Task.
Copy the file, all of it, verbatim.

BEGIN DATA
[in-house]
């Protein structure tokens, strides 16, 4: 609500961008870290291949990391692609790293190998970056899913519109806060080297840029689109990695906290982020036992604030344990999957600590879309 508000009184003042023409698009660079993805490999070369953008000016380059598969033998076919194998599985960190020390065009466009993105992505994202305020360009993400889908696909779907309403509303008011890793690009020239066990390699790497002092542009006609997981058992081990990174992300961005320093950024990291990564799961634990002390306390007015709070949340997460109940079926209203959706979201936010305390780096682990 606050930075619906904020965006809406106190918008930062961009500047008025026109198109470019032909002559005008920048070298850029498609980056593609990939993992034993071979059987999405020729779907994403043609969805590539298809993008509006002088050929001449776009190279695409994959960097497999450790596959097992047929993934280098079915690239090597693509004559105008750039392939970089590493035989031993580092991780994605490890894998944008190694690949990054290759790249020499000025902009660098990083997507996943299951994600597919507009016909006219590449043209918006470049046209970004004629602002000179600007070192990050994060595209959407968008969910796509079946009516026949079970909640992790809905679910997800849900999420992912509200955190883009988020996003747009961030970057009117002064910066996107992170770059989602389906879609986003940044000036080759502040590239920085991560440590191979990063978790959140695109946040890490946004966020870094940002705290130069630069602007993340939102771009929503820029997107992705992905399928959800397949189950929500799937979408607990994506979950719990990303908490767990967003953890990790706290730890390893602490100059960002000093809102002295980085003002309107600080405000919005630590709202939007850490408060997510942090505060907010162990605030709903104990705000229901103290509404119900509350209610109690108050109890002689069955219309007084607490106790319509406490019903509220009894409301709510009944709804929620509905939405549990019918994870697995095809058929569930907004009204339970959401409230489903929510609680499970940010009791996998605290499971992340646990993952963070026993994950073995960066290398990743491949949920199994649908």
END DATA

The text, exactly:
[in-house]
């Protein structure tokens, strides 16, 4: 609500961008870290291949990391692609790293190998970056899913519109806060080297840029689109990695906290982020036992604030344990999957600590879309 508000009184003042023409698009660079993805490999070369953008000016380059598969033998076919194998599985960190020390065009466009993105992505994202305020360009993400889908696909779907309403509303008011890793690009020239066990390699790497002092542009006609997981058992081990990174992300961005320093950024990291990564799961634990002390306390007015709070949340997460109940079926209203959706979201936010305390780096682990 606050930075619906904020965006809406106190918008930062961009500047008025026109198109470019032909002559005008920048070298850029498609980056593609990939993992034993071979059987999405020729779907994403043609969805590539298809993008509006002088050929001449776009190279695409994959960097497999450790596959097992047929993934280098079915690239090597693509004559105008750039392939970089590493035989031993580092991780994605490890894998944008190694690949990054290759790249020499000025902009660098990083997507996943299951994600597919507009016909006219590449043209918006470049046209970004004629602002000179600007070192990050994060595209959407968008969910796509079946009516026949079970909640992790809905679910997800849900999420992912509200955190883009988020996003747009961030970057009117002064910066996107992170770059989602389906879609986003940044000036080759502040590239920085991560440590191979990063978790959140695109946040890490946004966020870094940002705290130069630069602007993340939102771009929503820029997107992705992905399928959800397949189950929500799937979408607990994506979950719990990303908490767990967003953890990790706290730890390893602490100059960002000093809102002295980085003002309107600080405000919005630590709202939007850490408060997510942090505060907010162990605030709903104990705000229901103290509404119900509350209610109690108050109890002689069955219309007084607490106790319509406490019903509220009894409301709510009944709804929620509905939405549990019918994870697995095809058929569930907004009204339970959401409230489903929510609680499970940010009791996998605290499971992340646990993952963070026993994950073995960066290398990743491949949920199994649908």